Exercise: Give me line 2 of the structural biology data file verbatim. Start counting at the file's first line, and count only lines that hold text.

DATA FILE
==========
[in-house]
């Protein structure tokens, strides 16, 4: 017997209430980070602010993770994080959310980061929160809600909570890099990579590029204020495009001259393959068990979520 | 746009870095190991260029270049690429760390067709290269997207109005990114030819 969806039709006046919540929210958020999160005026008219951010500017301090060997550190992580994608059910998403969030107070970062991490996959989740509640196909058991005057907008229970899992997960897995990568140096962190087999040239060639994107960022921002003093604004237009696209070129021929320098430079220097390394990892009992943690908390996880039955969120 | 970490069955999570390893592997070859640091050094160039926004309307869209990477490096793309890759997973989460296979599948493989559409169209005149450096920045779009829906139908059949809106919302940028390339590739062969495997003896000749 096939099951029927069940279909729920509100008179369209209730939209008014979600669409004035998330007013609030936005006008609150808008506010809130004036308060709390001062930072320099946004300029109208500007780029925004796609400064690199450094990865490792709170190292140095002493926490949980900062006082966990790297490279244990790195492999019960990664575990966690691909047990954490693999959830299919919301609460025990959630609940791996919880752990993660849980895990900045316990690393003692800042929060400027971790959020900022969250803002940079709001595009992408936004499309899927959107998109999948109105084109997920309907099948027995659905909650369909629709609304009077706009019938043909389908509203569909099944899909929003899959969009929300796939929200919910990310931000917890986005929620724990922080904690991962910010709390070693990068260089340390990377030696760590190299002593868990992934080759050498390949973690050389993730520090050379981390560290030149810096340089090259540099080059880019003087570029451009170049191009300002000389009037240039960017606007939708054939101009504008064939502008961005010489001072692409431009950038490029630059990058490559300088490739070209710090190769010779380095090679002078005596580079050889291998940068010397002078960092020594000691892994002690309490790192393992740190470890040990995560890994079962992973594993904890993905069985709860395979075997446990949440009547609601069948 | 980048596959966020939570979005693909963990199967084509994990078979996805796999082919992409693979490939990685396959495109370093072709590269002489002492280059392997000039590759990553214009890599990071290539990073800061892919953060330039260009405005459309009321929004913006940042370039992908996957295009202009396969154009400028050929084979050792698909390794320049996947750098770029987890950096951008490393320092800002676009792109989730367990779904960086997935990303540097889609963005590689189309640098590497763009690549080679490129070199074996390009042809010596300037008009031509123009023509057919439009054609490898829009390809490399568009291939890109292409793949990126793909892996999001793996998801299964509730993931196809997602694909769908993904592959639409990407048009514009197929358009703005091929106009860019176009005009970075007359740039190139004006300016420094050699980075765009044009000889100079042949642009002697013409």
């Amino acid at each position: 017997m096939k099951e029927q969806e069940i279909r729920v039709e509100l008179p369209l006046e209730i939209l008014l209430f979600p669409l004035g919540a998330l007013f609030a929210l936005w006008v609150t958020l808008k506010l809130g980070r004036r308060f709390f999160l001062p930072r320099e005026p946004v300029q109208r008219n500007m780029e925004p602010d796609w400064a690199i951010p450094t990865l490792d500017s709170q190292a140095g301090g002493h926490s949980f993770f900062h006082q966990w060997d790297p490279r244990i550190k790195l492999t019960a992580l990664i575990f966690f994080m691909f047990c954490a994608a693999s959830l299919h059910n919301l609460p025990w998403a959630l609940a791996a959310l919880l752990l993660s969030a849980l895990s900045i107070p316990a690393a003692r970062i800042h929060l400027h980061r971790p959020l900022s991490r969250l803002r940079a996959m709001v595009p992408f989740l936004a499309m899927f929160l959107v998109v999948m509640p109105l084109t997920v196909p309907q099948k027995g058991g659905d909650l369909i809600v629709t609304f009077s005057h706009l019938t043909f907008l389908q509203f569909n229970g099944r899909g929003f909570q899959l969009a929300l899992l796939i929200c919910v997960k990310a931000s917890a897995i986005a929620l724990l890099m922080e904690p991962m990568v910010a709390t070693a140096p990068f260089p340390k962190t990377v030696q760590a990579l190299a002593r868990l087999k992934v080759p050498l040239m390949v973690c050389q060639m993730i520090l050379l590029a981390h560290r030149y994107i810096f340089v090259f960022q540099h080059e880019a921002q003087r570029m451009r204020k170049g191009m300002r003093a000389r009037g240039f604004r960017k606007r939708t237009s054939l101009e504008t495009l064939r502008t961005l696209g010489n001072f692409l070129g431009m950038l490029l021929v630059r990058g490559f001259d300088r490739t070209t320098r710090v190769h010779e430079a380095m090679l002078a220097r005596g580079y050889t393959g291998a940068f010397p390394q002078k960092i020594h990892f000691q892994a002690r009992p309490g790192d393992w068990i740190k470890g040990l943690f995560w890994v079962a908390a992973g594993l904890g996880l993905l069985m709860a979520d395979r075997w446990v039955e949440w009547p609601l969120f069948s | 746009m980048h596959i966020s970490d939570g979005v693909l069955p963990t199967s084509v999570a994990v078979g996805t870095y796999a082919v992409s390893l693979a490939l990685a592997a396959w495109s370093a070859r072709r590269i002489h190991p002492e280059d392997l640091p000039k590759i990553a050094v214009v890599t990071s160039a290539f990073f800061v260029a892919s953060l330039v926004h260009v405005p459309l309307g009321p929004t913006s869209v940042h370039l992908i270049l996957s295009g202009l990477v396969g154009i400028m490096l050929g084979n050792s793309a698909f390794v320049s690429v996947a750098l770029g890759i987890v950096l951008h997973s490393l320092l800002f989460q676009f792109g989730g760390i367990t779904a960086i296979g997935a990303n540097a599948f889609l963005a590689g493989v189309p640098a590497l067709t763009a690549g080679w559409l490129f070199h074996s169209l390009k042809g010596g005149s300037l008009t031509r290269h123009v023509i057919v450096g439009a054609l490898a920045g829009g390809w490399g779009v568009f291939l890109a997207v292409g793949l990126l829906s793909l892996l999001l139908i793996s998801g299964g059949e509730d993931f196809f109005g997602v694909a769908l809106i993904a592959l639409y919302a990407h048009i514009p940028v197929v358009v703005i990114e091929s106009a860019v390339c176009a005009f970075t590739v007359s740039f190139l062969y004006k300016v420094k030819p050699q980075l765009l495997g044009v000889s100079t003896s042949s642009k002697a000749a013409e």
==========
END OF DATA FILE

């Protein structure tokens, strides 16, 4: 017997209430980070602010993770994080959310980061929160809600909570890099990579590029204020495009001259393959068990979520 | 746009870095190991260029270049690429760390067709290269997207109005990114030819 969806039709006046919540929210958020999160005026008219951010500017301090060997550190992580994608059910998403969030107070970062991490996959989740509640196909058991005057907008229970899992997960897995990568140096962190087999040239060639994107960022921002003093604004237009696209070129021929320098430079220097390394990892009992943690908390996880039955969120 | 970490069955999570390893592997070859640091050094160039926004309307869209990477490096793309890759997973989460296979599948493989559409169209005149450096920045779009829906139908059949809106919302940028390339590739062969495997003896000749 096939099951029927069940279909729920509100008179369209209730939209008014979600669409004035998330007013609030936005006008609150808008506010809130004036308060709390001062930072320099946004300029109208500007780029925004796609400064690199450094990865490792709170190292140095002493926490949980900062006082966990790297490279244990790195492999019960990664575990966690691909047990954490693999959830299919919301609460025990959630609940791996919880752990993660849980895990900045316990690393003692800042929060400027971790959020900022969250803002940079709001595009992408936004499309899927959107998109999948109105084109997920309907099948027995659905909650369909629709609304009077706009019938043909389908509203569909099944899909929003899959969009929300796939929200919910990310931000917890986005929620724990922080904690991962910010709390070693990068260089340390990377030696760590190299002593868990992934080759050498390949973690050389993730520090050379981390560290030149810096340089090259540099080059880019003087570029451009170049191009300002000389009037240039960017606007939708054939101009504008064939502008961005010489001072692409431009950038490029630059990058490559300088490739070209710090190769010779380095090679002078005596580079050889291998940068010397002078960092020594000691892994002690309490790192393992740190470890040990995560890994079962992973594993904890993905069985709860395979075997446990949440009547609601069948 | 980048596959966020939570979005693909963990199967084509994990078979996805796999082919992409693979490939990685396959495109370093072709590269002489002492280059392997000039590759990553214009890599990071290539990073800061892919953060330039260009405005459309009321929004913006940042370039992908996957295009202009396969154009400028050929084979050792698909390794320049996947750098770029987890950096951008490393320092800002676009792109989730367990779904960086997935990303540097889609963005590689189309640098590497763009690549080679490129070199074996390009042809010596300037008009031509123009023509057919439009054609490898829009390809490399568009291939890109292409793949990126793909892996999001793996998801299964509730993931196809997602694909769908993904592959639409990407048009514009197929358009703005091929106009860019176009005009970075007359740039190139004006300016420094050699980075765009044009000889100079042949642009002697013409």